I feel obligated to record in writing the procedures for hashgachah / supervision over the commandments relating to the Land [i.e., the agricultural mitzvot]. These procedures were established by the earlier sages. As, thank G-d, I merited to be personally involved in this matter, having been appointed by the sages of Yerushalayim–at their head, our teacher R’ Shmuel Salant [1816-1909; Rabbi of Yerushalayim] and the sage, the Aderet [R’ Eliyahu David Rabinowitz-Teomim; 1845-1905] zt”l–I will now relate these matters.
This aspect of the Torah is not generally known, and even many poskim /halachic authorities addressed it only briefly, for they thought that it would not be relevant until the days of mashiach, as is true of the laws of sacrificial offerings. I have seen many people who made aliyah from the Diaspora and did not understand how severe are the relevant prohibitions, for they were not accustomed to them–especially the laws of terumah and ma’aser, which, as is well-known, involve a greater sin than eating non-kosher meat.
In the settlements close to Yerushalayim, the supervision was the responsibility of the rabbis of Yerushalayim. I was their agent, and whenever a question came up, I informed them. Then, some of them would travel with me to investigate the facts and issue a halachic ruling.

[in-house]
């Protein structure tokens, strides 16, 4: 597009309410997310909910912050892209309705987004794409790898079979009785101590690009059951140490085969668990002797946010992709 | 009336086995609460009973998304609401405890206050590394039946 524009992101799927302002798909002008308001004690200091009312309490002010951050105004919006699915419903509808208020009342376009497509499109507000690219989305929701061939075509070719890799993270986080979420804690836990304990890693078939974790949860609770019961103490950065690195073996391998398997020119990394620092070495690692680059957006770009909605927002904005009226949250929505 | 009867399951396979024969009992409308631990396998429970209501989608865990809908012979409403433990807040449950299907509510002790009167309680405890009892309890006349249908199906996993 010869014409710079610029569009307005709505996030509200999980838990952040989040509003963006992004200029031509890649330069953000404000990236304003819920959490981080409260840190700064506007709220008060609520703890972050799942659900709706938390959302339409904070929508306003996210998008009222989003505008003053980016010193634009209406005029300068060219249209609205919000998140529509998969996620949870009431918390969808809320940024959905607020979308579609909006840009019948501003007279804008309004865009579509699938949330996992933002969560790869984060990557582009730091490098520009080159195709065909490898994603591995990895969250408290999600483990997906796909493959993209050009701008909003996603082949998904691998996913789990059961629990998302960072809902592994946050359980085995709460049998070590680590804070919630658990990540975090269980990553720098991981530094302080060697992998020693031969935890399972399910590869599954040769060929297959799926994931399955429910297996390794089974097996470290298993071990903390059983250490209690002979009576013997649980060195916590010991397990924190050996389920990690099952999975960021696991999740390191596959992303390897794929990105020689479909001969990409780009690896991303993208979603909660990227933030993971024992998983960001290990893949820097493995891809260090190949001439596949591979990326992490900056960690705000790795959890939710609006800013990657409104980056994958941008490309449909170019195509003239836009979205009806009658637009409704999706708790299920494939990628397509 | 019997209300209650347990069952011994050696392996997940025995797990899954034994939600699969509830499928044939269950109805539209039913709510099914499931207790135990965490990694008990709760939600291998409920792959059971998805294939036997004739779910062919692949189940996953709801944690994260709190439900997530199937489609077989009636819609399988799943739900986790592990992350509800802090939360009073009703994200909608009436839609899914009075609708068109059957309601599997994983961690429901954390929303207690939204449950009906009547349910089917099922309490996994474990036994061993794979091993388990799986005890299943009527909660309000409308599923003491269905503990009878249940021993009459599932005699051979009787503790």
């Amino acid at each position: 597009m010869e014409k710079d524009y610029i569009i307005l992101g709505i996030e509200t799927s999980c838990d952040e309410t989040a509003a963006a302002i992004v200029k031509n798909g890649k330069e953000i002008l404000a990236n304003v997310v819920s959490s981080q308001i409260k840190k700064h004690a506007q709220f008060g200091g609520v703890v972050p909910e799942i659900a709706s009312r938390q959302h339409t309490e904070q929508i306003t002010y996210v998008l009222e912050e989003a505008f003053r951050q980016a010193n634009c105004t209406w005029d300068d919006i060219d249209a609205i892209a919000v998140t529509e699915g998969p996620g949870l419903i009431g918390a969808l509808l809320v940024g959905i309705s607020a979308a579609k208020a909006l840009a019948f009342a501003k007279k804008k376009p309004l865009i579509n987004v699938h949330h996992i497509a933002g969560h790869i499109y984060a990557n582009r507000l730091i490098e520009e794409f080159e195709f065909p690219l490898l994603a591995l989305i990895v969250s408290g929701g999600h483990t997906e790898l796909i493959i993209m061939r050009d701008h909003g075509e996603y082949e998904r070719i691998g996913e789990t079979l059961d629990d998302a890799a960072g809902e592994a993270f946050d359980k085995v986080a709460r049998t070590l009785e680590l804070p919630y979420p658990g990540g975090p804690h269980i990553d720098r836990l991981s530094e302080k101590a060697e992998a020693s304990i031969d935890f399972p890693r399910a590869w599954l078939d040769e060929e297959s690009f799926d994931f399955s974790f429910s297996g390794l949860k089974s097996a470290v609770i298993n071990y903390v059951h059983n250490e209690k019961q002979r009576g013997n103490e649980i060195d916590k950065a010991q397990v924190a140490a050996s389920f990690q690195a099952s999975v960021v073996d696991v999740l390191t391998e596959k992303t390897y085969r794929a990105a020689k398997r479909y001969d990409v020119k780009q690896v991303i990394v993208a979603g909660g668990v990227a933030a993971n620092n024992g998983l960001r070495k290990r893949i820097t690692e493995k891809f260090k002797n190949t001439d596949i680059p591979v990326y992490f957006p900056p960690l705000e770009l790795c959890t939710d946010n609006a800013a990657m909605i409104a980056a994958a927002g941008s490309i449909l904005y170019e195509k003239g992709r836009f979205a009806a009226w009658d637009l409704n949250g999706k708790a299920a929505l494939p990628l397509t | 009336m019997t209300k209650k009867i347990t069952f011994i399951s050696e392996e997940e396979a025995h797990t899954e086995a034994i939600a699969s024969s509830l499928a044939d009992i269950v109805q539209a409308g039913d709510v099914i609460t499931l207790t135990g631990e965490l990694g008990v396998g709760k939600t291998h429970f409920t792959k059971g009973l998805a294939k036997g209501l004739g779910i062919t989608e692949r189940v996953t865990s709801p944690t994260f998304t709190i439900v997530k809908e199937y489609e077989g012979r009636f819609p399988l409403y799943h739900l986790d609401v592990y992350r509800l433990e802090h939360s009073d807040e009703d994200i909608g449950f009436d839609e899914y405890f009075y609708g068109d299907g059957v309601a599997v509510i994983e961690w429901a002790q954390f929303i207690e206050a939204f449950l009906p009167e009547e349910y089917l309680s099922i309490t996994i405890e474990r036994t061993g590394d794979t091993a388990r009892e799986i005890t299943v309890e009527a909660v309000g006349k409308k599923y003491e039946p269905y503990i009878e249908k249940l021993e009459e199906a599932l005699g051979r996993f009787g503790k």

Once I traveled to the settlement of Motza with R’ Yosef Chaim Sonnenfeld and R’ Mordechai Leib Rubin zt”l. . .
In those days [early 20th century], I delivered many derashot about this, in which I explained the prophecy of Malachi, at the very end of the books of the Prophets. There it says that Hashem will prosecute the Jewish People for the sin of not separating terumah and ma’aser. It says (Malachi 3:8), “You say, ‘How have we robbed You?’ — through the ma’aser / tithe and the terumah / priestly gift.” The prophecy ends (3:23), “Behold! I am sending you Eliyahu the prophet . . .” This indicates that this prophecy speaks of the time just before mashiach comes. Throughout the exile we wondered: How can Hashem prosecute us for the sin of tithes, a mitzvah which does not apply in Lithuania, Poland, America, Germany, or France? It never occurred to us that we would merit to separate terumot and ma’asrot before mashiach comes. But, now that Hashem has given us the privilege to come to Eretz Yisrael and thousands are engaged in agriculture, we are obligated in this mitzvah. Unfortunately, many people are lax about this. Some export their produce to the Diaspora and feed it to their fellow Jews, who thus commit a sin they could never have committed otherwise. In this light, we understand Malachi’s prophecy.